• AK-203 Assault Rifles: In January 2023, Indo-Russian Rifles Private Limited (IRRPL), a joint venture established in India by Rosoboronexport and Kalashnikov Concern (both subsidiaries of the Rostec State Corporation), commenced production of Kalashnikov AK-203 assault rifles. Recently, on July 5th, 2024, IRRPL announced the successful delivery of 35,000 AK-203 assault rifles to the Indian Army.

  • T-90 Mk-III: India has begun producing Russian-designed tanks domestically. Under a licensing agreement, ten newly manufactured T-90 Mk-III main battle tanks have been delivered to India by Armored Vehicles Nigam Limited (AVNL), a state-owned entity. This delivery is part of a larger contract for 464 T-90MS tanks. India has operated the T-90 since 2001, initially assembling over 500 tanks from kits imported from Russia. India officially adopted the T-90 in 2001, with the first 124 tanks completed in Russia and subsequent deliveries in knocked-down form for final assembly in India. Since the early 2000s, India’s Ordnance Factory Board has assembled upwards of 500 T-90S tanks, imported from Russia in kit form, at its Heavy Vehicles Factory (HVF). In November 2019, India awarded a $3.12 billion contract for local production of 464 T-90S main battle tanks, following payment of a technology transfer fee to Russia.

  • Igla-S Anti-Aircraft Missiles: In November 2023, Russia concluded a deal to supply India with Igla-S hand-held/man-portable anti-aircraft missiles and enable their licensed production. In April, India received its initial batch of 24 Igla-S missiles from Russia, along with 100 missiles, enhancing its very short-range air defense (VSHORAD) capabilities.

  • S-400 AD Systems: India and Russia signed a deal valued at over $5B for the supply of five squadrons of S-400 air defense missiles. India has already received three squadrons of the system out of the five ordered in 2018. Additionally, the Indian Air Force (IAF) has activated the three received S-400s. According to state arms exporter Rosoboronexport, Russia plans to deliver the remaining two squadrons of S-400 air defense missile systems to India by the third quarter of 2026.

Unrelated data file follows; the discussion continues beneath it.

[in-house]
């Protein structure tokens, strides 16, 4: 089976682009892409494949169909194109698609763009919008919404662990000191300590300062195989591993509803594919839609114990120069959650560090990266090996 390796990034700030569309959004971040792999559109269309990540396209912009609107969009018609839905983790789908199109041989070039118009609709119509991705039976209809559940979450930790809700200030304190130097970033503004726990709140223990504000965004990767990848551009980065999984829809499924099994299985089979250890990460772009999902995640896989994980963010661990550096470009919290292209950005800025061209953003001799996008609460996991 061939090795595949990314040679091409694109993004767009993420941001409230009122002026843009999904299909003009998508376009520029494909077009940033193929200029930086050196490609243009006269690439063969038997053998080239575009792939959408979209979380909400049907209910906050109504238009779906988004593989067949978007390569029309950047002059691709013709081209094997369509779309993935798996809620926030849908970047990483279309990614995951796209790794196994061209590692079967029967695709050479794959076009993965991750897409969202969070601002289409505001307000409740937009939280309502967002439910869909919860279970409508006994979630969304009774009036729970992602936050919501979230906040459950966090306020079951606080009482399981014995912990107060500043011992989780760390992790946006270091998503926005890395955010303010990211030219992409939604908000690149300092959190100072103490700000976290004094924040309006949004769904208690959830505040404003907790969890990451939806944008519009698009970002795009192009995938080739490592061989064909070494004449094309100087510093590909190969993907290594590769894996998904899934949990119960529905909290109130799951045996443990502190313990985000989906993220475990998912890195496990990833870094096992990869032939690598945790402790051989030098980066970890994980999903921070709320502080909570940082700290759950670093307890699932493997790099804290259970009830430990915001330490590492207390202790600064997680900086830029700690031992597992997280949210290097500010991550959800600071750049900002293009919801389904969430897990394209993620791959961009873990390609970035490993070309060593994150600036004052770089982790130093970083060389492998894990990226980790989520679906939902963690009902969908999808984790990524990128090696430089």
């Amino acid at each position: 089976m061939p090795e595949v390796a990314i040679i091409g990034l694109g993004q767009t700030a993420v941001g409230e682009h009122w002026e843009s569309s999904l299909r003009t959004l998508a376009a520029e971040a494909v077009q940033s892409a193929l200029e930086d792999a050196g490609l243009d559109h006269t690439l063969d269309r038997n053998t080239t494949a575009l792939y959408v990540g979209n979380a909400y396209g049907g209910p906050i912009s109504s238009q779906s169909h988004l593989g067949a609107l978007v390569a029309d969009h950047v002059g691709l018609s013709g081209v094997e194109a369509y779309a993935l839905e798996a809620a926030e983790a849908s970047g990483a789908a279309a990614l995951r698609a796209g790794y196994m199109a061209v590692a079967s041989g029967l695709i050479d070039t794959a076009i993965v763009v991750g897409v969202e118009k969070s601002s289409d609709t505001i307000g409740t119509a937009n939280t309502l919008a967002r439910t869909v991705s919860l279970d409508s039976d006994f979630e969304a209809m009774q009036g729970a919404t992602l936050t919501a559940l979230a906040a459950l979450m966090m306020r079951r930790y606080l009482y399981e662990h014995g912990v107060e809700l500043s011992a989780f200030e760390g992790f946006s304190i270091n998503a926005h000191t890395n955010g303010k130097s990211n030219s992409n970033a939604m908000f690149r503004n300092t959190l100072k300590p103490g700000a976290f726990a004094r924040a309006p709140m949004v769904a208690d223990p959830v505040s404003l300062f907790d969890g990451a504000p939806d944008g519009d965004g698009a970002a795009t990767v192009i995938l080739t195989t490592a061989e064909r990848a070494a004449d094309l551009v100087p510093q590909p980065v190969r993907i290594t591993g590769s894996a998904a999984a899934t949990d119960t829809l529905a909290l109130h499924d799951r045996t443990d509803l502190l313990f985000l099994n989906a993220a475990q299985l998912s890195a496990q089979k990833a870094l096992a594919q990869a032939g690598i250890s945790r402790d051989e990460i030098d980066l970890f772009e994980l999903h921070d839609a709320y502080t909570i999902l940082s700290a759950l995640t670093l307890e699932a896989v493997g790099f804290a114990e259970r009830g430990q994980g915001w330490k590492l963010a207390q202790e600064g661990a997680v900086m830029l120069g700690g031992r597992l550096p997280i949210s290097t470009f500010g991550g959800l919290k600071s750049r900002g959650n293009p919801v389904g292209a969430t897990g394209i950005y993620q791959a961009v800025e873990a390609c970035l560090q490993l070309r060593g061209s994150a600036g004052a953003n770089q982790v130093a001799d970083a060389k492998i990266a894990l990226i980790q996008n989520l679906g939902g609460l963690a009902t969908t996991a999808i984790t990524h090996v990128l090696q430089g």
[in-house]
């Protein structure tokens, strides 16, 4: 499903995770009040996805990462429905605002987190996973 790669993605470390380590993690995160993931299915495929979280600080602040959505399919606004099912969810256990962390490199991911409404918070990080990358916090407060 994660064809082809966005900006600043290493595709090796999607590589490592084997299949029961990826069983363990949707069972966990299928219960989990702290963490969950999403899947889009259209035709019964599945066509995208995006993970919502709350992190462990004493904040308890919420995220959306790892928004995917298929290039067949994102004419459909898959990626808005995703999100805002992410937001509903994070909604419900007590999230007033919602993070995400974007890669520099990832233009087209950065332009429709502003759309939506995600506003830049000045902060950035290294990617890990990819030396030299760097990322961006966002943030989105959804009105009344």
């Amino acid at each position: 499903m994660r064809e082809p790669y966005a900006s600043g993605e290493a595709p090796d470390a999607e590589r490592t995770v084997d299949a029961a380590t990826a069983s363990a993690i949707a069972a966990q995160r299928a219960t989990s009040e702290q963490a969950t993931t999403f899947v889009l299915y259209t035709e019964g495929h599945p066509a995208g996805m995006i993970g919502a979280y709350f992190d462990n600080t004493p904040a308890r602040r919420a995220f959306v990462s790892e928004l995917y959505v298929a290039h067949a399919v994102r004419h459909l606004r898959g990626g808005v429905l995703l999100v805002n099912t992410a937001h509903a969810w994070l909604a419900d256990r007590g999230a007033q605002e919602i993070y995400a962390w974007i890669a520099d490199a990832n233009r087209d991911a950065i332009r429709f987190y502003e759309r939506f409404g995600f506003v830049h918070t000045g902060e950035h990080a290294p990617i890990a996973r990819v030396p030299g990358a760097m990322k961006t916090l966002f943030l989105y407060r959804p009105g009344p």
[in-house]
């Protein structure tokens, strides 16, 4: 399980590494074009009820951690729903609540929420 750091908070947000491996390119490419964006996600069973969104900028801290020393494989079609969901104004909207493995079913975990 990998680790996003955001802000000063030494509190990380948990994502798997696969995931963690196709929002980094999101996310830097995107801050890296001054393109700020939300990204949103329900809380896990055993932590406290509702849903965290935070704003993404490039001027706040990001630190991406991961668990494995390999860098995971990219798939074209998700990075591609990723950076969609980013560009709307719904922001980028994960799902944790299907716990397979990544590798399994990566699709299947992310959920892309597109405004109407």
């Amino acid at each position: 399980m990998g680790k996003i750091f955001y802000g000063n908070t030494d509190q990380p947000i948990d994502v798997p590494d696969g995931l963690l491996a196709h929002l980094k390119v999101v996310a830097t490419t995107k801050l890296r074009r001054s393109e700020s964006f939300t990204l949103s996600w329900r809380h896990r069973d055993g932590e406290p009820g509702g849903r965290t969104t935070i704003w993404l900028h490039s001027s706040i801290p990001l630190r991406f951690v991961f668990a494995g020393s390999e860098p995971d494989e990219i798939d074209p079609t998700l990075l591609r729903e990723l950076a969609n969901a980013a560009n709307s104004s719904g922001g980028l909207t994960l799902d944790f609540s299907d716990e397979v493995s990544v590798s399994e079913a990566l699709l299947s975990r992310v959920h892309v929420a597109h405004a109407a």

Indo-Russia Cooperation: Looking Ahead

Rosoboronexport underscores the longstanding military-technical cooperation between Russia and India, dating back to the mid-1950s. Currently, 70% of India’s armed forces are equipped with Soviet or Russian weapons.

Looking forward, there are plans to localize gunpowder production in India to maximize self-sufficiency in Mango shell manufacturing. This initiative aligns with India’s broader goals of enhancing domestic defense manufacturing capabilities and reducing reliance on imports.

It’s worth noting recent events during the Russia-Ukraine conflict: In early July 2024, Ukrainian kamikaze drones targeted the Tambov Gunpowder Plant in Kotovsk, Tambov Oblast, and an oil depot in Klintsy, Bryansk Oblast, causing significant damage to these military facilities. Previously, Ukraine Defense Intelligence had launched attacks on the Tambov Gunpowder Plant in January 2024 and November 2023.

“To ensure the highest degree of localization of Mango shells, it is planned to launch gunpowder production in India in the future,” said Sergey Chemezov.

According to a report by the Stockholm International Peace Research Institute (SIPRI) published in March 2024, Russia remains India’s largest arms supplier, accounting for 36% of India’s arms imports. Notably, SIPRI highlights that between 2019 and 2023, Russian deliveries comprised less than half of India’s arms imports for the first time in a five-year period since 1960-1964.

This underscores the enduring strategic significance of Indo-Russian defense collaborations amid evolving global security dynamics.

  • Shubhangi Palve is a defense and aerospace journalist. Before joining the EurAsian Times, she worked for E.T. Prime. In this capacity, she focused on covering defense strategies and the defense sector from a financial perspective. She offers over 15 years of extensive experience in the media industry, spanning print, electronic, and online domains.
  • Contact the author at shubhapalve (at) gmail (dot) com.